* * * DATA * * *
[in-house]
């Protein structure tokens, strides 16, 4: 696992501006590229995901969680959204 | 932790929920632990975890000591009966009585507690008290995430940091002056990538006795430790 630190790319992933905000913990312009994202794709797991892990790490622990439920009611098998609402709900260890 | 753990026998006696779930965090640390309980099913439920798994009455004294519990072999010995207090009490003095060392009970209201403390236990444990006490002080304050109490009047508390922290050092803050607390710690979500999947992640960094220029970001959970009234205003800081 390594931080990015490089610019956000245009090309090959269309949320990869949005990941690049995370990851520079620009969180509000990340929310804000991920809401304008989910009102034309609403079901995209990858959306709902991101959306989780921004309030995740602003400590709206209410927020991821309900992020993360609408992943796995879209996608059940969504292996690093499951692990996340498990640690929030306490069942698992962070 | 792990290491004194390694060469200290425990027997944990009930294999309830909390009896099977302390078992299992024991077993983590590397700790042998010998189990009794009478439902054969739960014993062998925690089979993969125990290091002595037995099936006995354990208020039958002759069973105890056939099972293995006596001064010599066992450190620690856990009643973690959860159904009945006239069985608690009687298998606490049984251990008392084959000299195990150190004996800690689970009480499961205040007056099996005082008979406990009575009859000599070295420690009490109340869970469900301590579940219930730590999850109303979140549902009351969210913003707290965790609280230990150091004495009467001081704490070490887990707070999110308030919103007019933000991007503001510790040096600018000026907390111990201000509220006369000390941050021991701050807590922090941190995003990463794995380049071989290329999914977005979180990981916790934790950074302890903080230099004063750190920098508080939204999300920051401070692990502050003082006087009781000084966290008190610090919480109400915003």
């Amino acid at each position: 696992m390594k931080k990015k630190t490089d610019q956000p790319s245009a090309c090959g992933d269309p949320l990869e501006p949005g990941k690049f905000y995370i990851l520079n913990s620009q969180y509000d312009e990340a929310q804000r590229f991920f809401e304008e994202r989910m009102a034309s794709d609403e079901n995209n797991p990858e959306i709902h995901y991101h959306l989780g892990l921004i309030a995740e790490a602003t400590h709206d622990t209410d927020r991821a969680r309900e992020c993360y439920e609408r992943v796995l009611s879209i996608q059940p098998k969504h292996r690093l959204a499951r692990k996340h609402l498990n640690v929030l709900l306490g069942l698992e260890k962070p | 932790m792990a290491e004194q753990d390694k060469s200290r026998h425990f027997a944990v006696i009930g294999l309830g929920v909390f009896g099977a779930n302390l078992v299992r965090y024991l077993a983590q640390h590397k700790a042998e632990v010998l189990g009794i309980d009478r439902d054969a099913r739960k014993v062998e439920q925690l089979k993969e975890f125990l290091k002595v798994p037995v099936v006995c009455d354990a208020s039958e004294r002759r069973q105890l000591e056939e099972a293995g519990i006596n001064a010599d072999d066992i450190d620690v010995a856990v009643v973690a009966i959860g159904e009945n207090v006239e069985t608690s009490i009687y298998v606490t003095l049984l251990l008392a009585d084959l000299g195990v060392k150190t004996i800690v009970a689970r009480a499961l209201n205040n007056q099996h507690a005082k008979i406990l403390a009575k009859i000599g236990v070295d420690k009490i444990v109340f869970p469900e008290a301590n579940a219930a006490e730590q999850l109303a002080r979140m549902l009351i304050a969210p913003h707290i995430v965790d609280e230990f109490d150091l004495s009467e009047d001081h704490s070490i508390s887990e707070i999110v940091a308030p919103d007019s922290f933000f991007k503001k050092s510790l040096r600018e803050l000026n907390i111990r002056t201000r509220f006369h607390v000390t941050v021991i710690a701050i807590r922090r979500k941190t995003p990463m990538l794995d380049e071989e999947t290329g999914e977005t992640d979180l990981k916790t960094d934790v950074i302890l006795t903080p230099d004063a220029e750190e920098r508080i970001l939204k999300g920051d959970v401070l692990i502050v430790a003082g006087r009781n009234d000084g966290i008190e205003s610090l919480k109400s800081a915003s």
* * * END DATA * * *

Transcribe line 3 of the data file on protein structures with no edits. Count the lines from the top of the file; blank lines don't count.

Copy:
């Amino acid at each position: 696992m390594k931080k990015k630190t490089d610019q956000p790319s245009a090309c090959g992933d269309p949320l990869e501006p949005g990941k690049f905000y995370i990851l520079n913990s620009q969180y509000d312009e990340a929310q804000r590229f991920f809401e304008e994202r989910m009102a034309s794709d609403e079901n995209n797991p990858e959306i709902h995901y991101h959306l989780g892990l921004i309030a995740e790490a602003t400590h709206d622990t209410d927020r991821a969680r309900e992020c993360y439920e609408r992943v796995l009611s879209i996608q059940p098998k969504h292996r690093l959204a499951r692990k996340h609402l498990n640690v929030l709900l306490g069942l698992e260890k962070p | 932790m792990a290491e004194q753990d390694k060469s200290r026998h425990f027997a944990v006696i009930g294999l309830g929920v909390f009896g099977a779930n302390l078992v299992r965090y024991l077993a983590q640390h590397k700790a042998e632990v010998l189990g009794i309980d009478r439902d054969a099913r739960k014993v062998e439920q925690l089979k993969e975890f125990l290091k002595v798994p037995v099936v006995c009455d354990a208020s039958e004294r002759r069973q105890l000591e056939e099972a293995g519990i006596n001064a010599d072999d066992i450190d620690v010995a856990v009643v973690a009966i959860g159904e009945n207090v006239e069985t608690s009490i009687y298998v606490t003095l049984l251990l008392a009585d084959l000299g195990v060392k150190t004996i800690v009970a689970r009480a499961l209201n205040n007056q099996h507690a005082k008979i406990l403390a009575k009859i000599g236990v070295d420690k009490i444990v109340f869970p469900e008290a301590n579940a219930a006490e730590q999850l109303a002080r979140m549902l009351i304050a969210p913003h707290i995430v965790d609280e230990f109490d150091l004495s009467e009047d001081h704490s070490i508390s887990e707070i999110v940091a308030p919103d007019s922290f933000f991007k503001k050092s510790l040096r600018e803050l000026n907390i111990r002056t201000r509220f006369h607390v000390t941050v021991i710690a701050i807590r922090r979500k941190t995003p990463m990538l794995d380049e071989e999947t290329g999914e977005t992640d979180l990981k916790t960094d934790v950074i302890l006795t903080p230099d004063a220029e750190e920098r508080i970001l939204k999300g920051d959970v401070l692990i502050v430790a003082g006087r009781n009234d000084g966290i008190e205003s610090l919480k109400s800081a915003s």